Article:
Group 1F: Risk Factors, Treatment Resistance, HER2+ Breast Cancer

Thursday, Sept 15
10:00 am – 11:30 am Eastern Time (US/New York)

Poster #1: 

Assessing the risk: How breast density and obesity alter the mammary gland and promote breast cancer progression

Poster author Suzanne Ponik, Ph.D. will attend this session

Poster #2:

The Role Of EGFR In Resistance to Tucatinib and Its Therapeutic Implications

Mentor: Marlena Murphy

In 2018, Marlena Murphy was diagnosed with stage III triple-negative breast cancer. In 2019, as a patient advocate, she attended the San Antonio Breast Cancer Symposium. After that, Marlena attended virtual GRASP sessions in 2020 and 2021 as a patient advocate. As a result of being a GRASP participant, in 2021 Marlena submitted feedback for an article on GRASP for Cancer Therapy Advisor, an online news source. She also received a recommendation and offer to serve as a volunteer on the Emory Winship Cancer Institute Patient and Family Advisory (PFA) Council. Because of Marlena’s commitment to advocacy and seeking knowledge beyond the realm of breast cancer, she was offered a position as a program manager with GRASP in 2021. Now, she serves as an enthusiastic team member, bringing together cancer researchers and advocates to exchange ideas and learn from each other. She continues to provide constructive feedback to cancer researchers from a patient’s perspective. She also works as a Community Advocate for Turning Point Breast Cancer Rehabilitation. Marlena’s role as a patient advocate was one she did not plan on during her lifetime, yet, she accepted it and decided that her diagnosis would not be in vain. Marlena is a mother to a teenage daughter and enjoys helping others. As a result of her diagnosis and desire to help people, Marlena entered grad school in 2020 to become a Clinical Mental Health Counselor. Marlena plans to use the degree to provide pro bono therapy for breast cancer patients and survivors.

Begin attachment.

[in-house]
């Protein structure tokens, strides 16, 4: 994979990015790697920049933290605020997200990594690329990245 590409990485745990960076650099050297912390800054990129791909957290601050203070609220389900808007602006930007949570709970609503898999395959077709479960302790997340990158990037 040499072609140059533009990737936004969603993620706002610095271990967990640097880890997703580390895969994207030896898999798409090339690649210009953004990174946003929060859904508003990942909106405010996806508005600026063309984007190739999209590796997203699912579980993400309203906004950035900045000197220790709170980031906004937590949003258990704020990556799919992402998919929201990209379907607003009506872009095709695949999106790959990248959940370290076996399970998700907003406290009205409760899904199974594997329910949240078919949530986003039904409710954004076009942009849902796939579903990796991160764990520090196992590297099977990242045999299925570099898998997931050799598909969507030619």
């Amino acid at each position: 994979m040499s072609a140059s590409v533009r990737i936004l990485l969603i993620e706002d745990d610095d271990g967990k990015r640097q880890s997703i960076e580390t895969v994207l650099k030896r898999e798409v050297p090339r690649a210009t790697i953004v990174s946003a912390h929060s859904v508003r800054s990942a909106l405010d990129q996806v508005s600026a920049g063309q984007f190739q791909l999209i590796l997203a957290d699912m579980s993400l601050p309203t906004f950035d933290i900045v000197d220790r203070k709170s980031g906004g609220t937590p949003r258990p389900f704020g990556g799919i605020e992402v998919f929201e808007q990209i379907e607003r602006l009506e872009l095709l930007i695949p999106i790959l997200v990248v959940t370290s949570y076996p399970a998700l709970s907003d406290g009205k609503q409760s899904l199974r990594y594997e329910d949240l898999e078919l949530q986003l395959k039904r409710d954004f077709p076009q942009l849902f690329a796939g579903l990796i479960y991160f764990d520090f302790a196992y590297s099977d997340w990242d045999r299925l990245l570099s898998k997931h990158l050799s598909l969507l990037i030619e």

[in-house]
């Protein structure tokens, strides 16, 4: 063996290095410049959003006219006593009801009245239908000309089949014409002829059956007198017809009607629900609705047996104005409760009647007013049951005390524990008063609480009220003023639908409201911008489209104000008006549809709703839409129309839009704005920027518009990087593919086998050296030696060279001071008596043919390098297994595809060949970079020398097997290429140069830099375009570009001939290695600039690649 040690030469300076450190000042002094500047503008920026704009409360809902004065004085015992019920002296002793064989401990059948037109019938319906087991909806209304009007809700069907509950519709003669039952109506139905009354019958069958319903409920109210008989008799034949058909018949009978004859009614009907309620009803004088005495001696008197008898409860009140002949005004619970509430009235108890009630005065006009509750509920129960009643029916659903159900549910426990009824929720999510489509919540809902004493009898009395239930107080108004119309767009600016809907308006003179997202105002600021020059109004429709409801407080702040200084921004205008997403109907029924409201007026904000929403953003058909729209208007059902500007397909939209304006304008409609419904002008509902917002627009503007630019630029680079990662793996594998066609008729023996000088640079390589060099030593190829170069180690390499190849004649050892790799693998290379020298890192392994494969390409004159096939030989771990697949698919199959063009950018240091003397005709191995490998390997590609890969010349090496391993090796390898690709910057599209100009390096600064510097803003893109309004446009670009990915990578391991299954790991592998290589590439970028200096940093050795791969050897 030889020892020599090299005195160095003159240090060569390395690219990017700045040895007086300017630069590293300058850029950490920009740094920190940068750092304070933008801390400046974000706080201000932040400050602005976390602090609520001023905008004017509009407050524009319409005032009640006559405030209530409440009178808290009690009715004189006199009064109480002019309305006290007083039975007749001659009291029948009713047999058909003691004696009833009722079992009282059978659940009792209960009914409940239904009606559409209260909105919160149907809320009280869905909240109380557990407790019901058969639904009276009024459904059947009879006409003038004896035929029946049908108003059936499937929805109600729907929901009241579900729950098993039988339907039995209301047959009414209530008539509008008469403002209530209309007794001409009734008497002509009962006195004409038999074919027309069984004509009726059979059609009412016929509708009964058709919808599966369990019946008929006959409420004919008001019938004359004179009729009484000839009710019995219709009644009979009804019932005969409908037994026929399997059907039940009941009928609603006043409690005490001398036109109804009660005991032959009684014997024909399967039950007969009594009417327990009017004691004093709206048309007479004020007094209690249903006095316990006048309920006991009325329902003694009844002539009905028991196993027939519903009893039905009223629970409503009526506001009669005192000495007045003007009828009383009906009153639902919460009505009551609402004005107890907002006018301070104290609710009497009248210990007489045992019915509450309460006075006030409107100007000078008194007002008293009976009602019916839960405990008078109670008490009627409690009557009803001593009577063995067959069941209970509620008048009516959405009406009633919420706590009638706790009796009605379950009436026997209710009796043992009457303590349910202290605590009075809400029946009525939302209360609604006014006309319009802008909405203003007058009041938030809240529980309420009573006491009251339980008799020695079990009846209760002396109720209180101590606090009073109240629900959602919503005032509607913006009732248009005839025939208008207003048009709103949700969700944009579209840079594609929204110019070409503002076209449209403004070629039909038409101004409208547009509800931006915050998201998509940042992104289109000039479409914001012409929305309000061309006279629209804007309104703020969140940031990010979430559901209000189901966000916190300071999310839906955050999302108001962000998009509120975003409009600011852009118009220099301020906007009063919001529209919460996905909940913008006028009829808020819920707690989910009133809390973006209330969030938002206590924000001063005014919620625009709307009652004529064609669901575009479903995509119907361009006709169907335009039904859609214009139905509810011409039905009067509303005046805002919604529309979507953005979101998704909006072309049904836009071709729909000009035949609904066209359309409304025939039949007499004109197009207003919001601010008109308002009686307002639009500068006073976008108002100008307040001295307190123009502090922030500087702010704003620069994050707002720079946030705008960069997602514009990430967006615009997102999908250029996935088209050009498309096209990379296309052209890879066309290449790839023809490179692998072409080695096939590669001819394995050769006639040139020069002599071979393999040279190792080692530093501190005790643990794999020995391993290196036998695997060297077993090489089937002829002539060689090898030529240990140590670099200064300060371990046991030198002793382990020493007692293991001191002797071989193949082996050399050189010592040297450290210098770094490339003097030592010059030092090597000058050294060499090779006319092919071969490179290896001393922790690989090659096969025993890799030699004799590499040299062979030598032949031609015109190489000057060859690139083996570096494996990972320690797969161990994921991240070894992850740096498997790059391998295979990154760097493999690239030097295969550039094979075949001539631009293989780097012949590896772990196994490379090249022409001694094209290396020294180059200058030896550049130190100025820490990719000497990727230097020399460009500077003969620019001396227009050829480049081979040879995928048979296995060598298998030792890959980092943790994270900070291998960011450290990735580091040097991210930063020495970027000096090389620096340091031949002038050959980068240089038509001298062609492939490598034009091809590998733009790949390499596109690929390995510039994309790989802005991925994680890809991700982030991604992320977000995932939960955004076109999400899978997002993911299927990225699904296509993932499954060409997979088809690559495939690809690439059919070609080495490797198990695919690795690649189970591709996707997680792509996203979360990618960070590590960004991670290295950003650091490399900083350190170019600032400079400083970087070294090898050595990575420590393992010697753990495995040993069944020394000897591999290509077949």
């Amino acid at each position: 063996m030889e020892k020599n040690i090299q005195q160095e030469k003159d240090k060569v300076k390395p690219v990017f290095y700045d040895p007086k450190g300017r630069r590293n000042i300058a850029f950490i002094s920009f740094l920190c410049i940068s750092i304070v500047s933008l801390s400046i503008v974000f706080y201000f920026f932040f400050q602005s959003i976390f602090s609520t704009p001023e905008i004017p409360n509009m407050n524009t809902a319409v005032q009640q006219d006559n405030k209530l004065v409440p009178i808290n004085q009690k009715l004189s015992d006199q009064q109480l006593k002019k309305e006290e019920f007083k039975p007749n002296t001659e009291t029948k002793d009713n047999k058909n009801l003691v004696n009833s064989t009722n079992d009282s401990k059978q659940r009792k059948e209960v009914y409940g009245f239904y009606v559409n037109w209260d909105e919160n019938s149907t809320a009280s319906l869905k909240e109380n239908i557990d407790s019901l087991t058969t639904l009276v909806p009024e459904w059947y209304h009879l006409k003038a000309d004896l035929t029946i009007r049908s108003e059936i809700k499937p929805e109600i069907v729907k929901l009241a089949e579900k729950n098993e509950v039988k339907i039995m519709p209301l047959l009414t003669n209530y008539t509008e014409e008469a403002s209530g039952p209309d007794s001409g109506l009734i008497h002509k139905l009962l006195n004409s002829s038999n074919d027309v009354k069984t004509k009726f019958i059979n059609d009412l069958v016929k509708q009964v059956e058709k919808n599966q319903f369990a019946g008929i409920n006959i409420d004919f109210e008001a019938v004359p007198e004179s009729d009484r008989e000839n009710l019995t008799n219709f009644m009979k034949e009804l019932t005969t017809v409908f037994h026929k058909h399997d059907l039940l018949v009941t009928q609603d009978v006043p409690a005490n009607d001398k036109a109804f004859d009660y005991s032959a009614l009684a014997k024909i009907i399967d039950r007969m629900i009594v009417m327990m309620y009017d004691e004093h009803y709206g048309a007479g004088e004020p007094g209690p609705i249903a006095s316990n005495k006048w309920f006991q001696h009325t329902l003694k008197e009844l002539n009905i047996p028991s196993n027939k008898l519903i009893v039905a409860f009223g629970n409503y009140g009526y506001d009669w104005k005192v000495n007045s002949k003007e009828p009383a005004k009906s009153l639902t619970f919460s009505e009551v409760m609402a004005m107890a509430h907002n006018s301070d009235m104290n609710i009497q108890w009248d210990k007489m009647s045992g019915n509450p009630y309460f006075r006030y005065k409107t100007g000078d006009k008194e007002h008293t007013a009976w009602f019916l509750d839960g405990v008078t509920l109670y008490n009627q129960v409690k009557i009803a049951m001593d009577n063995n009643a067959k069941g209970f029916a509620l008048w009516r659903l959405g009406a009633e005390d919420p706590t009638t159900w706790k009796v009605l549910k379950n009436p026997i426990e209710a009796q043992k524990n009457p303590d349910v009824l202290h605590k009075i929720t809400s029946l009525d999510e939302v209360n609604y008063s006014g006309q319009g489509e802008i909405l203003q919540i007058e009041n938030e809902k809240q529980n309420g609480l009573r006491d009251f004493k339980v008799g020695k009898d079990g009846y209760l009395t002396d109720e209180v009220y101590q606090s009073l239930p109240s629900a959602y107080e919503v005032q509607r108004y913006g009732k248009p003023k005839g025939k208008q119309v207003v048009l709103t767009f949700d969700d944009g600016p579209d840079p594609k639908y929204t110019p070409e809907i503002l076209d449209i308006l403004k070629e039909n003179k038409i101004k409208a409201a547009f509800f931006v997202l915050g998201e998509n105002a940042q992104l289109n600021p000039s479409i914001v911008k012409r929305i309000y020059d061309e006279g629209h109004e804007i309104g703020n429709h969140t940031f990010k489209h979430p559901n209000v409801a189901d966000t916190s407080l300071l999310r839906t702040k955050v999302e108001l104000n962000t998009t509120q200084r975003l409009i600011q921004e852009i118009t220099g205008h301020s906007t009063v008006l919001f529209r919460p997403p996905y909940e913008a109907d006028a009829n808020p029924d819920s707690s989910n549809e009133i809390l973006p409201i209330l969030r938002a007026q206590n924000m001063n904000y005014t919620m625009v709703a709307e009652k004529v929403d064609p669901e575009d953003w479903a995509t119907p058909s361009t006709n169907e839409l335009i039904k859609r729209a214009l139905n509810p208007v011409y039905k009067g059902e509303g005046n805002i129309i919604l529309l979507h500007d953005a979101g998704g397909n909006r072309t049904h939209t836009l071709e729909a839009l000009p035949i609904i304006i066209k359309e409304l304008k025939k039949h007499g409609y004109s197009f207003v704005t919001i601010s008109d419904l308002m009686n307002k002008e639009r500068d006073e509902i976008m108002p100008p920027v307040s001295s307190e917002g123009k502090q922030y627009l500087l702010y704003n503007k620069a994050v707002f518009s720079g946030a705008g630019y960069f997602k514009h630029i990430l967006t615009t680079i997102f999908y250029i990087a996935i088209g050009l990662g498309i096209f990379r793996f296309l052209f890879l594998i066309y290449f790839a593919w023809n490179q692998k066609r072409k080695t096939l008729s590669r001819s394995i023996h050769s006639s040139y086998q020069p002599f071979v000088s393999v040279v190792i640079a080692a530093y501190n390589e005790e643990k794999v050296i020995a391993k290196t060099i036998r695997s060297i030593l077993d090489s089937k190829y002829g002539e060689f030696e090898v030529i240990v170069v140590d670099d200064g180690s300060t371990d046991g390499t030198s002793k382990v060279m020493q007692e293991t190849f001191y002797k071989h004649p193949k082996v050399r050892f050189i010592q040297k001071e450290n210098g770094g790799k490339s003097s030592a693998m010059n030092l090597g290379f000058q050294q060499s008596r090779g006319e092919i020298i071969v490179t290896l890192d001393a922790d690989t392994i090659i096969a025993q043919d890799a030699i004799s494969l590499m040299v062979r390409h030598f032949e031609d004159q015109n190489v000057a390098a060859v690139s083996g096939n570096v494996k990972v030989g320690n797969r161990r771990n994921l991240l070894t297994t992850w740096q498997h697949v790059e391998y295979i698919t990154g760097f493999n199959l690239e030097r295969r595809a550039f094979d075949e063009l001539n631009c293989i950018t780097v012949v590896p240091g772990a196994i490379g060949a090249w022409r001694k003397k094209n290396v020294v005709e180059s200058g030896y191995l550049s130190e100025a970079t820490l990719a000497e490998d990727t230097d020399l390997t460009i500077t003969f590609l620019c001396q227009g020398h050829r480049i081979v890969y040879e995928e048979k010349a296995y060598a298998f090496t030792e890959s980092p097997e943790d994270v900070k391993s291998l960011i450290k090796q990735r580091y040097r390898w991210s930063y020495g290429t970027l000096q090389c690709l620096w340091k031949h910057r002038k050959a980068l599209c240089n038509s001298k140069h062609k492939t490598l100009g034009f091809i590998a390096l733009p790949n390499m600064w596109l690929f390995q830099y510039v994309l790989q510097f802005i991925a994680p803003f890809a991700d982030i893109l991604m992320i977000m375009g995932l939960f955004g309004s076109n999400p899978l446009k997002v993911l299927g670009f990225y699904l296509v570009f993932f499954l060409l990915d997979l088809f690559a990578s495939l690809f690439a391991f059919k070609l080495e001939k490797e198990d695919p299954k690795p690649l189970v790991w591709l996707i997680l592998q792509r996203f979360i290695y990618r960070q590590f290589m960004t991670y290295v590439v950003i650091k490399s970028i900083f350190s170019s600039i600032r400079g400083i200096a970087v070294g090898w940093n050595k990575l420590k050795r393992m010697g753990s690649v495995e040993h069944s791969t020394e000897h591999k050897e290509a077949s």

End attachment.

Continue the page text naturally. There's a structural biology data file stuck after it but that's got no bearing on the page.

Twitter: @MarlenaDM

Scientist: Claire Conley, Ph.D.

Claire Conley is a clinical psychologist with a special focus on the experiences of people living with cancer. She obtained her PhD in clinical health psychology from the Ohio State University in 2018. Claire went on to complete post-doctoral training at Moffitt Cancer Center in Tampa, Florida. She is currently an Assistant Professor of Oncology in the Cancer Prevention and Control Program at Georgetown University.

Claire’s research broadly focuses on psychosocial issues across the cancer continuum, from prevention to end-of-life. Key themes of her work include: (1) quality of life and survivorship issues in breast cancer, (2) prevention and early detection among those at increased risk for breast cancer; and (3) reducing cancer-related health disparities. Dr. Conley’s research aims to promote health behavior change and improve quality of life in the context of cancer, with the ultimate goal of developing and testing interventions to improve quality of life for people at risk for and living with cancer. She has received research funding from the National Cancer Institute, American Cancer Society, and the Breast Cancer Research Foundation.

Twitter: @DrClaireC